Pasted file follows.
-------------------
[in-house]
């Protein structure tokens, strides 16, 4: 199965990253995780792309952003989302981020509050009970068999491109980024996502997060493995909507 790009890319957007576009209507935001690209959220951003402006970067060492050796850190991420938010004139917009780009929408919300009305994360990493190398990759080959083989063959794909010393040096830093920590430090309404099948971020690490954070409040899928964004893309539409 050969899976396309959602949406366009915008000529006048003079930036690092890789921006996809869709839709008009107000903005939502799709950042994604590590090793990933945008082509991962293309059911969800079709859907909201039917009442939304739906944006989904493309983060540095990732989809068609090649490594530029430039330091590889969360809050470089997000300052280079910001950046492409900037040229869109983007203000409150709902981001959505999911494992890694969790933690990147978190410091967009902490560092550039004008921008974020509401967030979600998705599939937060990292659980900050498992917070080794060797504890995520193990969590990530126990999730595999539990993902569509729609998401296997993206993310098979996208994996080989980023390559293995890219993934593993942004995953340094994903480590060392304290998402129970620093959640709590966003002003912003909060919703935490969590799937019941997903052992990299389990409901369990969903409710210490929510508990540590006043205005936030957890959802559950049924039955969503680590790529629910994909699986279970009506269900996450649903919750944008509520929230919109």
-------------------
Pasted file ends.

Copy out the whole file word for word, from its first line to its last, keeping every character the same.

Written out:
[in-house]
């Protein structure tokens, strides 16, 4: 199965990253995780792309952003989302981020509050009970068999491109980024996502997060493995909507 790009890319957007576009209507935001690209959220951003402006970067060492050796850190991420938010004139917009780009929408919300009305994360990493190398990759080959083989063959794909010393040096830093920590430090309404099948971020690490954070409040899928964004893309539409 050969899976396309959602949406366009915008000529006048003079930036690092890789921006996809869709839709008009107000903005939502799709950042994604590590090793990933945008082509991962293309059911969800079709859907909201039917009442939304739906944006989904493309983060540095990732989809068609090649490594530029430039330091590889969360809050470089997000300052280079910001950046492409900037040229869109983007203000409150709902981001959505999911494992890694969790933690990147978190410091967009902490560092550039004008921008974020509401967030979600998705599939937060990292659980900050498992917070080794060797504890995520193990969590990530126990999730595999539990993902569509729609998401296997993206993310098979996208994996080989980023390559293995890219993934593993942004995953340094994903480590060392304290998402129970620093959640709590966003002003912003909060919703935490969590799937019941997903052992990299389990409901369990969903409710210490929510508990540590006043205005936030957890959802559950049924039955969503680590790529629910994909699986279970009506269900996450649903919750944008509520929230919109």